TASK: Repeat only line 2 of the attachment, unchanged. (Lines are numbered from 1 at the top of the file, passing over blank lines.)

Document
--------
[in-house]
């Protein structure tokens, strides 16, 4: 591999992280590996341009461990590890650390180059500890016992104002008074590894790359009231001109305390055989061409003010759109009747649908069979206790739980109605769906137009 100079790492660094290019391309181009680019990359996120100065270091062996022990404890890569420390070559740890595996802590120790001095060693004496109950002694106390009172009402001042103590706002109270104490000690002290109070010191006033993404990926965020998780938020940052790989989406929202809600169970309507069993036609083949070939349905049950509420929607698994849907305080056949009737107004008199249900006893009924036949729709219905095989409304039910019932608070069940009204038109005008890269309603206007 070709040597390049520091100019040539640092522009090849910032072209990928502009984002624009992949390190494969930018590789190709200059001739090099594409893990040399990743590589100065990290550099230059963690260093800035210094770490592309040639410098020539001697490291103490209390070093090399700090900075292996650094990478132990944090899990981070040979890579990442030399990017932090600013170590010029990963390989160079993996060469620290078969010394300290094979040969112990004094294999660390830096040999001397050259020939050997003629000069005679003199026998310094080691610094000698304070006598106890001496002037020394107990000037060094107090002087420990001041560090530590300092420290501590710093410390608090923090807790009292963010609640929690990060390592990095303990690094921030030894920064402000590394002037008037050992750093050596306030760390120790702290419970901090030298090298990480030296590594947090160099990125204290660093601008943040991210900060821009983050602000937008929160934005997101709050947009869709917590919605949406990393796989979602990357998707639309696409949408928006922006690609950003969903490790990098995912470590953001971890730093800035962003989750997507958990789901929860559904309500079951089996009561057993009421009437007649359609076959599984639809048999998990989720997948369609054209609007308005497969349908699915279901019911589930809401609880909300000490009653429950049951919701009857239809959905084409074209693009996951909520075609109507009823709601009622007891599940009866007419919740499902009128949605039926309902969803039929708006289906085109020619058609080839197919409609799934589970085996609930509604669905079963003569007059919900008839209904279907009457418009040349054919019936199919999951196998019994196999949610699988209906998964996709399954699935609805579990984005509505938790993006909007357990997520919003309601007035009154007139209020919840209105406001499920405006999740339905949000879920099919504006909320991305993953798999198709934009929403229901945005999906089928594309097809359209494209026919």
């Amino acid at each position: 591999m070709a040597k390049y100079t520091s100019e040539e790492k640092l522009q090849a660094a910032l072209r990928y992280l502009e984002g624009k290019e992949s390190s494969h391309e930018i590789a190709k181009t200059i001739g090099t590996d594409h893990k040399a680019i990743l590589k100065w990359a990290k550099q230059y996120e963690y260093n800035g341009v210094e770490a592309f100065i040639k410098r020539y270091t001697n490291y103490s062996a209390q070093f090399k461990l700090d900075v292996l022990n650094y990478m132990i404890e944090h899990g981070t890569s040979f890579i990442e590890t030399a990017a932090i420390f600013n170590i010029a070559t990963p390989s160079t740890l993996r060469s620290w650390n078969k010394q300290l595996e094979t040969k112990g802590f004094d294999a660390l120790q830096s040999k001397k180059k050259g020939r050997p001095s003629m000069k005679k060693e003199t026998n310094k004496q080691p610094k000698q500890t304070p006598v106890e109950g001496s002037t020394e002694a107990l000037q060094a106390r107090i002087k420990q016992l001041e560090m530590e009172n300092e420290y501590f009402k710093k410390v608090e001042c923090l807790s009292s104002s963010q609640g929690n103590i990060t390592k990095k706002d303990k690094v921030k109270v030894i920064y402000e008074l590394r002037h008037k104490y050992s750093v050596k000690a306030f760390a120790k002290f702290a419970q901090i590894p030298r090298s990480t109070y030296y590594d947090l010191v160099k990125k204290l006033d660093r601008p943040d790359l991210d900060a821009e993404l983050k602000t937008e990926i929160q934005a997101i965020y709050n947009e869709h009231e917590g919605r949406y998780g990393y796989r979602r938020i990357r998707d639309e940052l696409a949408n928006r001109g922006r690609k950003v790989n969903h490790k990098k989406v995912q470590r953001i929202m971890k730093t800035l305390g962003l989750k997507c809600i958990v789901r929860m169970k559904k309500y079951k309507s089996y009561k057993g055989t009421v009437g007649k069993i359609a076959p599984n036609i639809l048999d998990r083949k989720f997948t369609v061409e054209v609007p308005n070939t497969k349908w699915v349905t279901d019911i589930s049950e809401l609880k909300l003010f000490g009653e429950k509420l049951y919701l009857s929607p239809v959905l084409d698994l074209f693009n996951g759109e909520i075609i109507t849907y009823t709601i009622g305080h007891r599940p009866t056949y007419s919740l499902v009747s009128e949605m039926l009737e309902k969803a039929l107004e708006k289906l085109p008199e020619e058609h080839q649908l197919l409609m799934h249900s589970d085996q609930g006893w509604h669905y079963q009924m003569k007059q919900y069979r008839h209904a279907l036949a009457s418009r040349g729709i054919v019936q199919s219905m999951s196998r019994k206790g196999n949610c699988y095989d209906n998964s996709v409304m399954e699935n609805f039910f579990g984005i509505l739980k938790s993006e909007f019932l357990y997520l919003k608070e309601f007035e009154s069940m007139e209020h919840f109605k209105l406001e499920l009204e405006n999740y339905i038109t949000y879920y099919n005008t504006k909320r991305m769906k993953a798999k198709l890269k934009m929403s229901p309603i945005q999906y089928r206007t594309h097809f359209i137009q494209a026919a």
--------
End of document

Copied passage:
């Protein structure tokens, strides 16, 4: 591999992280590996341009461990590890650390180059500890016992104002008074590894790359009231001109305390055989061409003010759109009747649908069979206790739980109605769906137009 100079790492660094290019391309181009680019990359996120100065270091062996022990404890890569420390070559740890595996802590120790001095060693004496109950002694106390009172009402001042103590706002109270104490000690002290109070010191006033993404990926965020998780938020940052790989989406929202809600169970309507069993036609083949070939349905049950509420929607698994849907305080056949009737107004008199249900006893009924036949729709219905095989409304039910019932608070069940009204038109005008890269309603206007 070709040597390049520091100019040539640092522009090849910032072209990928502009984002624009992949390190494969930018590789190709200059001739090099594409893990040399990743590589100065990290550099230059963690260093800035210094770490592309040639410098020539001697490291103490209390070093090399700090900075292996650094990478132990944090899990981070040979890579990442030399990017932090600013170590010029990963390989160079993996060469620290078969010394300290094979040969112990004094294999660390830096040999001397050259020939050997003629000069005679003199026998310094080691610094000698304070006598106890001496002037020394107990000037060094107090002087420990001041560090530590300092420290501590710093410390608090923090807790009292963010609640929690990060390592990095303990690094921030030894920064402000590394002037008037050992750093050596306030760390120790702290419970901090030298090298990480030296590594947090160099990125204290660093601008943040991210900060821009983050602000937008929160934005997101709050947009869709917590919605949406990393796989979602990357998707639309696409949408928006922006690609950003969903490790990098995912470590953001971890730093800035962003989750997507958990789901929860559904309500079951089996009561057993009421009437007649359609076959599984639809048999998990989720997948369609054209609007308005497969349908699915279901019911589930809401609880909300000490009653429950049951919701009857239809959905084409074209693009996951909520075609109507009823709601009622007891599940009866007419919740499902009128949605039926309902969803039929708006289906085109020619058609080839197919409609799934589970085996609930509604669905079963003569007059919900008839209904279907009457418009040349054919019936199919999951196998019994196999949610699988209906998964996709399954699935609805579990984005509505938790993006909007357990997520919003309601007035009154007139209020919840209105406001499920405006999740339905949000879920099919504006909320991305993953798999198709934009929403229901945005999906089928594309097809359209494209026919």